Randy Quaid, Bryan Madorsky, Mary Beth Hurt

Every day, Watch This offers staff recommendations inspired by a new movie coming out that week. This week: The belated release of Eli Roth’s The Green Inferno has us hankering for other movies about cannibalism. Bon appétit.

Parents (1989)

The mark of a great horror comedy is the degree to which it delivers the two generally incompatible genres in equal measure. By that metric, the 1989 horror comedy Parents is an abject failure. Sure, the film has elements of both horror and comedy, but overall, the film falls firmly in the horror category. The laughs are few and far between, and once the dread starts creeping in, it intensifies until the final shot. To the extent the film is a comedy at all, it’s because it stars the reliably funny Randy Quaid and cribs from the John Waters playbook, with a setting and aesthetic based on 1950s suburb fetishism. Director Bob Balaban seems as influenced by Waters as Waters was by him—Waters’ 1994 film Serial Mom borrows as much from the themes of Parents as Balaban borrowed from the look and feel of Waters’ earlier films.

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Quaid plays Nick Laemle, who moves his family to a typically color-saturated suburban enclave in the mid-1950s. When Nick sits down for dinner with his doting wife Lily (Mary Beth Hurt) and 10-year-old son Michael (Bryan Madorsky), the Laemles make the perfect Rockwellian tableau vivant with one minor exception: Michael has legitimate reservations about what’s on his plate. He has increasingly horrific dreams that lead him to believe his parents are feeding him human remains, and it doesn’t help that no one will come clean about what’s being served. “What are we eating?” Michael asks. “Leftovers,” says his mother, in a deceptively placid tone. But leftovers… from what? “We’ve had leftovers every day since we moved here, and I’d like to know what they were before they were leftovers.” Nick has an unsettling response: “Before they were leftovers, they were leftovers to be.” Suffice it to say, in the Laemle household, beef is not, in fact, what’s for dinner.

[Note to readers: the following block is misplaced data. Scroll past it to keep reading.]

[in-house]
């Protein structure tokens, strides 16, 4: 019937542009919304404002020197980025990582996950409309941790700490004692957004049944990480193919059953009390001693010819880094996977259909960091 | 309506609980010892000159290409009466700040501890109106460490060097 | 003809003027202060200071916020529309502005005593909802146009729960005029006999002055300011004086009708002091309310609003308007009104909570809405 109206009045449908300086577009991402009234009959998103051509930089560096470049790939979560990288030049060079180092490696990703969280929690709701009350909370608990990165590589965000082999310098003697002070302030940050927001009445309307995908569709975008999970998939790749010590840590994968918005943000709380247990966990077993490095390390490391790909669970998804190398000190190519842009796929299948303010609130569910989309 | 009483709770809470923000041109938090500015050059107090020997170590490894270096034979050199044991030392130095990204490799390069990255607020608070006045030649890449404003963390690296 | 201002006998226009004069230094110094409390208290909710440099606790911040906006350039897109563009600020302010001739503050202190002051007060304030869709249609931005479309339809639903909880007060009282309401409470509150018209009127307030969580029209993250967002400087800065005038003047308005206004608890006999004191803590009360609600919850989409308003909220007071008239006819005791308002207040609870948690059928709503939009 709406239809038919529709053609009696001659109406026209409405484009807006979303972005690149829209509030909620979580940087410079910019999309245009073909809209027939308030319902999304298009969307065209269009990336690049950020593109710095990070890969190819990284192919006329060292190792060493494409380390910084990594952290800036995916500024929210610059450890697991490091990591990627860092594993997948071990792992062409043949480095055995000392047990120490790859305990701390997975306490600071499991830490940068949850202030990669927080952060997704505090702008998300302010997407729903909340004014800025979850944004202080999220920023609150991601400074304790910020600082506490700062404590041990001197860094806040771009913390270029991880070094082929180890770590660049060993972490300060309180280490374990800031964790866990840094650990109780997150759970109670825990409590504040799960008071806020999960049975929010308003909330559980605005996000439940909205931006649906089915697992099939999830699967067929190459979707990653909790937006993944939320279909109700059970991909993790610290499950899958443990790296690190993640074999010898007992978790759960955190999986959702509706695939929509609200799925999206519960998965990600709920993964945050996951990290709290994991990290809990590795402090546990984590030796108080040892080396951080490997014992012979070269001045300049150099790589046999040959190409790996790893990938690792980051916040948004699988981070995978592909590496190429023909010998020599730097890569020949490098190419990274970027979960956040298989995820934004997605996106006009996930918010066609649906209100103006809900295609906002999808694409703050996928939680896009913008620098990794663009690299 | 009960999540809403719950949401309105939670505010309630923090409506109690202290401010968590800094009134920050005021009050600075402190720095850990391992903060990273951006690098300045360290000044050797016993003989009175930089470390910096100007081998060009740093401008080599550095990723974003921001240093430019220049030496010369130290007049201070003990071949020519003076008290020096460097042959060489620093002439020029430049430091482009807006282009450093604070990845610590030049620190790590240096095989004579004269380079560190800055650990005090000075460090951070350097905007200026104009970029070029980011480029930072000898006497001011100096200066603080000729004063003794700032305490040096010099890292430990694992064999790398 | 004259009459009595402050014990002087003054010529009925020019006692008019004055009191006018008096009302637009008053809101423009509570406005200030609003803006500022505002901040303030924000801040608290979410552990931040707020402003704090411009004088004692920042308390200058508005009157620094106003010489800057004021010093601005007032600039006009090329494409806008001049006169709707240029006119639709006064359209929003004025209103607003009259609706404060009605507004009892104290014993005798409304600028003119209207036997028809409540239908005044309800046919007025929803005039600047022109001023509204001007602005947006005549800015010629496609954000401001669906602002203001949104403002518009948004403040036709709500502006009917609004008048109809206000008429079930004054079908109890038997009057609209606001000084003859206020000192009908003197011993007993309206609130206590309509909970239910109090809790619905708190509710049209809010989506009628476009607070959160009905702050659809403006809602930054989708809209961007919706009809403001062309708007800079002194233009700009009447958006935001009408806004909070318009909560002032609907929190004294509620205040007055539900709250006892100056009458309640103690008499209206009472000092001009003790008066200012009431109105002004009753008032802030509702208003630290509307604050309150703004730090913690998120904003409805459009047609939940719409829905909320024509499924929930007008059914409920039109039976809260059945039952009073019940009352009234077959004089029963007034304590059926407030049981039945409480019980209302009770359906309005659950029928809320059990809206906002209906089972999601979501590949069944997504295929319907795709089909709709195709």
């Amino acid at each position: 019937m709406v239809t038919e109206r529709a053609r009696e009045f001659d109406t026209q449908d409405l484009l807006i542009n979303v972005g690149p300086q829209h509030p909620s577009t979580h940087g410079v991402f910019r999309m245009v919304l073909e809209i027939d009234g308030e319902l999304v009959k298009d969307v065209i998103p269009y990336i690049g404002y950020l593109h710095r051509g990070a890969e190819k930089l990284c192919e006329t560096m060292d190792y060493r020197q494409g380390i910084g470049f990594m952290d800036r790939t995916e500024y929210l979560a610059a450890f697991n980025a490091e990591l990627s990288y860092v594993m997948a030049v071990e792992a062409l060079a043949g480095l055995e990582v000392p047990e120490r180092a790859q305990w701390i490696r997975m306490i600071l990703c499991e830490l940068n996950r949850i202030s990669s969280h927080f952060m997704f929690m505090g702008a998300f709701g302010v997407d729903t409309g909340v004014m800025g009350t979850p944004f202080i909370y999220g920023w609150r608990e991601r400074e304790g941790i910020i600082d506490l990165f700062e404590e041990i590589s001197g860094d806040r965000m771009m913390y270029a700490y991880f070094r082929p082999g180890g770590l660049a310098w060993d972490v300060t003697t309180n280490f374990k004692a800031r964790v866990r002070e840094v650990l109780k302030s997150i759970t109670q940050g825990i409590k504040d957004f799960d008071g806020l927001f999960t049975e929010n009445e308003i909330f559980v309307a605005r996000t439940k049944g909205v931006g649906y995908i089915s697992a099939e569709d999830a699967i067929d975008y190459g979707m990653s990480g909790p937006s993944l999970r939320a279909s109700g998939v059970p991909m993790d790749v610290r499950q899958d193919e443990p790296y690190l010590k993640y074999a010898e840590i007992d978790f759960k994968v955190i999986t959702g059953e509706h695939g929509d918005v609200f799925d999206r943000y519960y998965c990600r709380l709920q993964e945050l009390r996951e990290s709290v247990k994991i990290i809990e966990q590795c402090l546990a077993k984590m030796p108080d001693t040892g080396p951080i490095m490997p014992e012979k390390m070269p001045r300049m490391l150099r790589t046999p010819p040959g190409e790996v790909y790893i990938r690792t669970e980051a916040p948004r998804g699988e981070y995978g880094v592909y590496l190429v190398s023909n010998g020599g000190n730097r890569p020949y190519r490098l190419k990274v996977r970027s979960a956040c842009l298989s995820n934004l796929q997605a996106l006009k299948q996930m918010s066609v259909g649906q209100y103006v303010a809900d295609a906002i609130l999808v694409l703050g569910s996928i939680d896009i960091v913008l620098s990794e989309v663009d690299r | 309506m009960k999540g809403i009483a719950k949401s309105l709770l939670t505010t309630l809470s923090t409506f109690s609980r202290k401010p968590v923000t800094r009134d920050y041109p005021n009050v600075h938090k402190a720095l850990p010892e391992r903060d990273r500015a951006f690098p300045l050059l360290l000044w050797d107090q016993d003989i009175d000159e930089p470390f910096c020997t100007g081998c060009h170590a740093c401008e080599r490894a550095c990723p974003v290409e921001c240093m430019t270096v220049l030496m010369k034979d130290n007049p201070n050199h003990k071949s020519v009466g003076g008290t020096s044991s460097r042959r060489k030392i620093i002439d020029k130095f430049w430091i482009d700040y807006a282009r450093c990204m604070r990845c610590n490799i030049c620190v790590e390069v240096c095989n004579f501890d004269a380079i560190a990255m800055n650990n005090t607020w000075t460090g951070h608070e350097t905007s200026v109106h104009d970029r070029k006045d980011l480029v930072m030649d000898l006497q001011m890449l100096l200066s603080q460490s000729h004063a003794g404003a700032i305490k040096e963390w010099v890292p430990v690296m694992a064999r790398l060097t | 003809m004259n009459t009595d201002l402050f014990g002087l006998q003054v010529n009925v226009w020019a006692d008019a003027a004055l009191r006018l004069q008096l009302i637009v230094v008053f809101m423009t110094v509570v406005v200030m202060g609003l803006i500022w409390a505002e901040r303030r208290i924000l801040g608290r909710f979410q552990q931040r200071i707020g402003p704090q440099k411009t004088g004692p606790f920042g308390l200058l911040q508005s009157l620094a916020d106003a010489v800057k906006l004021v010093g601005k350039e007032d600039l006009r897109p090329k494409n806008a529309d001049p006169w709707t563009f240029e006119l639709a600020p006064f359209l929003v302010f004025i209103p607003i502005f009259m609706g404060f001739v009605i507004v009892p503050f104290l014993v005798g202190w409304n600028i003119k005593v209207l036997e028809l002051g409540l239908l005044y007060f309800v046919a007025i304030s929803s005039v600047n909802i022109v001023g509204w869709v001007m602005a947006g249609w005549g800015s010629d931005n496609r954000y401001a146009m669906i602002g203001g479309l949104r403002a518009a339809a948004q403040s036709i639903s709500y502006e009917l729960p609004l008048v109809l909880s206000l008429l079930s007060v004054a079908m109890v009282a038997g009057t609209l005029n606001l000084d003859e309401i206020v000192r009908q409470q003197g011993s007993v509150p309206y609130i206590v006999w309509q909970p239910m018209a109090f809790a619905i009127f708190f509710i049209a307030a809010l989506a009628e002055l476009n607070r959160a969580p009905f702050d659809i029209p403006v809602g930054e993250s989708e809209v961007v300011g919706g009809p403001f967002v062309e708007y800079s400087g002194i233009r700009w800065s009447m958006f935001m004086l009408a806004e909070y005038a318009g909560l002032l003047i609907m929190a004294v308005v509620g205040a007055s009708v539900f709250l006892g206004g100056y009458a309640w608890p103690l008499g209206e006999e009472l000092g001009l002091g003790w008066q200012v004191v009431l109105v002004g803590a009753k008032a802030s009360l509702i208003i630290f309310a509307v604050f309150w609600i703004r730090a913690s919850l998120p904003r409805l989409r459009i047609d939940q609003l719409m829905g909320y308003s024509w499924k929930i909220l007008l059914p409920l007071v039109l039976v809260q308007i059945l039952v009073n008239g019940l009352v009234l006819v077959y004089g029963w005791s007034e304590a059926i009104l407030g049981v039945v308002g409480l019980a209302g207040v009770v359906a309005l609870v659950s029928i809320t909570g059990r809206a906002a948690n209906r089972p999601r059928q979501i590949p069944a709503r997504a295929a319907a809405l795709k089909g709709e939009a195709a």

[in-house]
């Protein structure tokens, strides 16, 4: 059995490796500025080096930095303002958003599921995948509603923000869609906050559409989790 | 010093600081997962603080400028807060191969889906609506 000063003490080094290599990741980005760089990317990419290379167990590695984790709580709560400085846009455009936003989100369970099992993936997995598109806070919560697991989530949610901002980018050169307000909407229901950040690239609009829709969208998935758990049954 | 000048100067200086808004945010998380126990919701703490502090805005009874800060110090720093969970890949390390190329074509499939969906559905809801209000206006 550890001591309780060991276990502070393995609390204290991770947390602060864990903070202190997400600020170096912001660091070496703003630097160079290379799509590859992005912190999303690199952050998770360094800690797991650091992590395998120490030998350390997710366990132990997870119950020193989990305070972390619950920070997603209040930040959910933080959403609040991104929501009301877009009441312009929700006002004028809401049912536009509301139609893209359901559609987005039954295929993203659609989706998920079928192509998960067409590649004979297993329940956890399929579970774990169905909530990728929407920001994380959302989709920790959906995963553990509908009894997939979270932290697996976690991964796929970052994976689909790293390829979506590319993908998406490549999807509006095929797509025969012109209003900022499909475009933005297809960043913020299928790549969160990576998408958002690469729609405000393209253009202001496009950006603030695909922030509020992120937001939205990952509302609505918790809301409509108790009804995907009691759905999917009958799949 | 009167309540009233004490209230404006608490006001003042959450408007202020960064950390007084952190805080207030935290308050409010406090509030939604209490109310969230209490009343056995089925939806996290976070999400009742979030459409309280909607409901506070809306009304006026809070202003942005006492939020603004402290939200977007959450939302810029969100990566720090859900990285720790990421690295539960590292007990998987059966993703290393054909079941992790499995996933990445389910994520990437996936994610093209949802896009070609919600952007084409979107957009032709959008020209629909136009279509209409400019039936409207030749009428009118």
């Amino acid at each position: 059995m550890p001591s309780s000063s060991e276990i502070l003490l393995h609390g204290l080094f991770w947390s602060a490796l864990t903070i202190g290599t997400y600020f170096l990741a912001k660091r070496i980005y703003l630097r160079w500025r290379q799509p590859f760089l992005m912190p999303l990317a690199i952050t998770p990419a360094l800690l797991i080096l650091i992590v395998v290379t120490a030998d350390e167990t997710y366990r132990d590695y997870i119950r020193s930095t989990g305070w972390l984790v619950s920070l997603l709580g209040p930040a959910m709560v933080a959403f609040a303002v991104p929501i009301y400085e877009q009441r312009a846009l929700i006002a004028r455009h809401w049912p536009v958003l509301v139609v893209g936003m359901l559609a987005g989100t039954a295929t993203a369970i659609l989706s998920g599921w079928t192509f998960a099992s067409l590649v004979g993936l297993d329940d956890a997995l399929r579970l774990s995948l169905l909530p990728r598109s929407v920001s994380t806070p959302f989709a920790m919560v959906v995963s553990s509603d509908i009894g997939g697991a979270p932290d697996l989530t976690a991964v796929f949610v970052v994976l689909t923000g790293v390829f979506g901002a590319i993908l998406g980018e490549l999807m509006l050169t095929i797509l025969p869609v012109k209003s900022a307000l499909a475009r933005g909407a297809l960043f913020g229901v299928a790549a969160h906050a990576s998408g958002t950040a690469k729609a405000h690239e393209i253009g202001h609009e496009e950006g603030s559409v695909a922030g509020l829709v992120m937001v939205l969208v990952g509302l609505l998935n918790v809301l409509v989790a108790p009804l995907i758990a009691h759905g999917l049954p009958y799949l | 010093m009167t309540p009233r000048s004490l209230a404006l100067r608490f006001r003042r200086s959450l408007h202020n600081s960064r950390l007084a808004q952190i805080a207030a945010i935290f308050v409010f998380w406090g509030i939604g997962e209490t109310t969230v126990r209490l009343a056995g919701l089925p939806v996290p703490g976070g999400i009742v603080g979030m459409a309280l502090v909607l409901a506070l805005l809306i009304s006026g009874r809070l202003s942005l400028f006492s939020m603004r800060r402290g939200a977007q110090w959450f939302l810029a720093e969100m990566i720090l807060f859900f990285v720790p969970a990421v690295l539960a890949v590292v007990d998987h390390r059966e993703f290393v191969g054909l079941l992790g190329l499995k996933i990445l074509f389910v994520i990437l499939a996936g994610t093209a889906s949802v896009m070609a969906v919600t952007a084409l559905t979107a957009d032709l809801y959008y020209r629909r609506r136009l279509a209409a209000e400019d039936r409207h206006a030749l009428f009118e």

The closer Michael gets to discovering the truth about family supper, the darker and more tense Parents becomes. It’s an interesting credit for Balaban, who is typecast as the soft-spoken mensch, but apparently has an attraction toward gothic themes. The film builds to a shocking conclusion in which Michael escapes his cannibal parents and takes shelter with his grandparents. But of course, the best recipes are passed down from one generation to the next.

Availability: Parents is available on DVD through Netflix or possibly your local video store/library. It van also be rented or purchased digitally through iTunes or Amazon Instant Video.

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